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Climate change impact on global stability

How exactly what climate change impact global economic stability?

Are we underestimating the impact of climate change on global stability? What are the potential consequences for the global economy? What might happen if a country with deep global ties is hit by a large climate shock, and what can we do about it?

The window for addressing the climate crisis is rapidly closing, and climate-related disasters are becoming more frequent and more damaging. Global temperature rise continues to accelerate, while global economic losses from climate-related and natural disasters have reached staggering proportions. When climate shocks hit systemic countries, the effects can spread across borders and even affect the global economy.

As a result, we decided to investigate the impact of climate shocks on the global economy through the lens of global trade and financial networks. Our study includes 85 countries that account for roughly 85% of global GDP. Using the ND-GAIN Country Index, we identified six countries with large GDPs that are also highly vulnerable to climate change.

Three of these countries are systemic, meaning they are deeply interconnected via global networks. Our research shows that a large-scale climate shock in any of these countries will significantly worsen the impact of its external position. This could result in a $300 billion increase in their external financing needs. This result is broadly consistent with what the UN IPCC and IMF country teams have reported. Storms and heavy rains have already reduced the country's real GDP, harmed its fiscal capacity, and harmed its current account.

We have seen many historical examples where countries cannot easily access global financial markets and have had to suspend payments on their external debt. This would have spillover effects on other countries through direct trade and financial links, increasing their external financing needs. If these countries face financial constraints as well, the spillover effects may spread to other economies, including those with no direct links to the country that was hit by the climate shock.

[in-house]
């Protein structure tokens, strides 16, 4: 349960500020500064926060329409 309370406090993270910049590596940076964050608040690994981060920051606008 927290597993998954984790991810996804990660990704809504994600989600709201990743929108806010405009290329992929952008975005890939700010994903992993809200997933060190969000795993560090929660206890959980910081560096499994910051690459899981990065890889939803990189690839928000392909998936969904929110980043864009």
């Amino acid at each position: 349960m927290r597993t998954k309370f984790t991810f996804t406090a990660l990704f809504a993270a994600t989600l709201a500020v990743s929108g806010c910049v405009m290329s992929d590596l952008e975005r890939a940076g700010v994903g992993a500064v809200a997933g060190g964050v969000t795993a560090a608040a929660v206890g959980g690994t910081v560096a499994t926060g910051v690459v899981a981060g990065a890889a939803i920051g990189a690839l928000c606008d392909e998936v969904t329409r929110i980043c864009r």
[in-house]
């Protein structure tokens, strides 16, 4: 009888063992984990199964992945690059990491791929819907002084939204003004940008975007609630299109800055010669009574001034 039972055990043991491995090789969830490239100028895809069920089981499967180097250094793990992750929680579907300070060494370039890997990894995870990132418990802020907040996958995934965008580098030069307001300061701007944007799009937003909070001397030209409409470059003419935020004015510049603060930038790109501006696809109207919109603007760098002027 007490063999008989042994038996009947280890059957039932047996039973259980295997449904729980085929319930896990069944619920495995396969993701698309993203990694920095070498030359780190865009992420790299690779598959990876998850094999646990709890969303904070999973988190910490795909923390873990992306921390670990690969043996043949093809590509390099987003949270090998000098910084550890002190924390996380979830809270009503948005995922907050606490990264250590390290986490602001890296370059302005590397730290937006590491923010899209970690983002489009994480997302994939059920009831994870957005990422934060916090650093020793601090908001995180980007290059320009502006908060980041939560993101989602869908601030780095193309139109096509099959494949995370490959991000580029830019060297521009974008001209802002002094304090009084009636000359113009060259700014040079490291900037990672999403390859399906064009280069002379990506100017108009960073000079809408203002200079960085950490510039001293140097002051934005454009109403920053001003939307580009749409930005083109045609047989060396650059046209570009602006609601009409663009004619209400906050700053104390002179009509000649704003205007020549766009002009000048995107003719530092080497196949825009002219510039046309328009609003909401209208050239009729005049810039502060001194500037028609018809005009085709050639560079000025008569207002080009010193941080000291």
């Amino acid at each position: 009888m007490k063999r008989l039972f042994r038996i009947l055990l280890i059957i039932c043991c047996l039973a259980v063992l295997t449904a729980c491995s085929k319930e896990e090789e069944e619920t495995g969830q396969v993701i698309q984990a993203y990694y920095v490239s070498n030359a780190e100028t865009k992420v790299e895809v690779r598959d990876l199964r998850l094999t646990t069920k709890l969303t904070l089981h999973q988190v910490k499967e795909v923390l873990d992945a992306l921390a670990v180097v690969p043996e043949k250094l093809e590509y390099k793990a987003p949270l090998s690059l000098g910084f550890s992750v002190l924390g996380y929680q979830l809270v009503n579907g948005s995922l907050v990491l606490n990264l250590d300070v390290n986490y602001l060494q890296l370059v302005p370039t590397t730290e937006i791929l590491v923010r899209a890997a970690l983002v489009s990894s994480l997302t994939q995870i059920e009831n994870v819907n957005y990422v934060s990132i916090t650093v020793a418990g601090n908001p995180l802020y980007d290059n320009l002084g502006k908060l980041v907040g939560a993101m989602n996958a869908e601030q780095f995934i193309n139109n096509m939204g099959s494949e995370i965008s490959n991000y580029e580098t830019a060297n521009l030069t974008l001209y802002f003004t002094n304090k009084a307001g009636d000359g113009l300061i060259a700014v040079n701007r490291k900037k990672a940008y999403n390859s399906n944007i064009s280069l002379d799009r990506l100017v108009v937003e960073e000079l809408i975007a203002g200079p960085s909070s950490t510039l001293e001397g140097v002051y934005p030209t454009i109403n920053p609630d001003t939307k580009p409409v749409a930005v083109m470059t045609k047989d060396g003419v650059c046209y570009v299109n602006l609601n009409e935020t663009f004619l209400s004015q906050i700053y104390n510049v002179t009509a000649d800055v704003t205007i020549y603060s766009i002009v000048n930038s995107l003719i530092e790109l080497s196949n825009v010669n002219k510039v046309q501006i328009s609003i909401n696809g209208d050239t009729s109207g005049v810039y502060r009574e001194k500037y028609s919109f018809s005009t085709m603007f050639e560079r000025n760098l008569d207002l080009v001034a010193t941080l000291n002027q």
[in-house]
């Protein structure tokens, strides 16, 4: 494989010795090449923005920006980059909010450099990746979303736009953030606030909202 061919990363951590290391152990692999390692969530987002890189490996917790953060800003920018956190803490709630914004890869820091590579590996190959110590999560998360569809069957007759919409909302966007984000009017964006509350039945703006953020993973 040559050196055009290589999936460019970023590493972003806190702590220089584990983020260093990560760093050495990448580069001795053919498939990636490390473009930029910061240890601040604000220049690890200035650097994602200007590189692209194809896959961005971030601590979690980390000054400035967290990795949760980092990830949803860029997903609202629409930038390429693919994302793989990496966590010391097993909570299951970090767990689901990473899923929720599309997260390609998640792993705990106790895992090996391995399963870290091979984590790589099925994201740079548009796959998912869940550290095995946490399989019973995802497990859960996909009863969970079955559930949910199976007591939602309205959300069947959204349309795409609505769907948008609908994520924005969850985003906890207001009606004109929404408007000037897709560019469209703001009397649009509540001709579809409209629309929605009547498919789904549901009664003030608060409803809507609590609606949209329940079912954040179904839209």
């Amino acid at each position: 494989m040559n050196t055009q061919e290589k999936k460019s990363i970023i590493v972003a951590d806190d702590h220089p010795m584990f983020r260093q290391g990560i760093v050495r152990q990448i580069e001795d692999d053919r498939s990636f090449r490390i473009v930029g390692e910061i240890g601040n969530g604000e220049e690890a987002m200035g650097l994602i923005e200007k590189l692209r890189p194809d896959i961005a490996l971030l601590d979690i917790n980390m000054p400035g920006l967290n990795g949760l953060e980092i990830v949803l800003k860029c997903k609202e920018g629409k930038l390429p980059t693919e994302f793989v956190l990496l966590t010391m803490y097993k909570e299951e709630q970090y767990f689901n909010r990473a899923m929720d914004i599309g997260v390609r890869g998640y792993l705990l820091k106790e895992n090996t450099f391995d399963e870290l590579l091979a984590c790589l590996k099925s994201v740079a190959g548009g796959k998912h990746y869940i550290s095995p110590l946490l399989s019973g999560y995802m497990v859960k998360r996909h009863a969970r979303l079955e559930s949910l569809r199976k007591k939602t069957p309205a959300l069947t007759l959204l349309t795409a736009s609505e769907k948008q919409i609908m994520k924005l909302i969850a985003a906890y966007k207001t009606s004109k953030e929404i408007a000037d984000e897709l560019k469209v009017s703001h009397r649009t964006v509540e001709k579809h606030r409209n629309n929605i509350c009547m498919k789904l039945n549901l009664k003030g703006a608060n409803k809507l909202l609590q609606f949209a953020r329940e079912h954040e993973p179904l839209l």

Two factors could amplify the spread. First, as financing needs rise, sovereign risk premia rise, making borrowing more expensive for this country. Second, investors may perceive countries with similar risk profiles as a bad investment, pricing the value of their assets, and thus increasing financing needs.

Our research shows that in a tail risk scenario in which a system a country hit by a climate shock defaults on their external debt, overall global financing increases by around $2 trillion.

This is a large number, but it assumes no policy action. So we asked, "What can policymakers do?"

To begin, implement climate change adaptation and mitigation policies. A wide range of issues could help economies become more resilient and achieve net zero emissions by mid-century. According to IMF research, a mitigation package combining gradually increasing carbon prices, green infrastructure investment, and compensation for households can help achieve net zero emissions by 2050 while boosting growth during the post-pandemic recovery.

Second, sound macroeconomic policies, such as flexible exchange rates to absorb shocks and smooth external adjustment, aid in reducing contagion.

Third, countries can have a global financial safety net, with the IMF, along with bilateral and multilateral support, offering financial assistance to deal with economic fallout and prevent the worst-case scenario from becoming a reality.

Because of the interconnectedness of major shocks, economies are currently highly vulnerable. This shock does not have to occur in a major economy like the United States or China; it can occur in a developing economy with significant ties to others, resulting in a major issue that eventually affects the large economies. When considering both domestic and global policy responses, the impact of spillovers on global financing needs could be reduced by more than half.

We cannot overstate the massive impact of inaction in an increasingly interconnected world. Climate change is a looming threat to global economic and financial stability; strong domestic policy action and international cooperation can mitigate this risk. It is time to act!

List of globally interconnected countries from USNews

Country GDP GDP per capita Population rank
United States $23.0 trillion $69,288 332 million #1
United Kingdom $3.19 trillion $49,675 67.3 million #2
Germany $4.22 trillion $57,928 83.1 million #3
France $2.94 trillion $50,729 67.5 million #4
Canada $1.99 trillion $52,085 38.2 million #5
Japan $4.94 trillion $42,940 126 million #6
Italy $2.10 trillion $45,936 59.1 million #7
China $17.7 trillion $19,338 1.41 billion #8
Australia $1.54 trillion $55,807 25.7 million #9
Spain $1.43 trillion $40,775 47.3 million

Gautam Bakshi

Head of Product & Engineering

Former: MD - Private Markets, Wealth & Asset Management, Manulife. Education: Ryerson University, Seneca College

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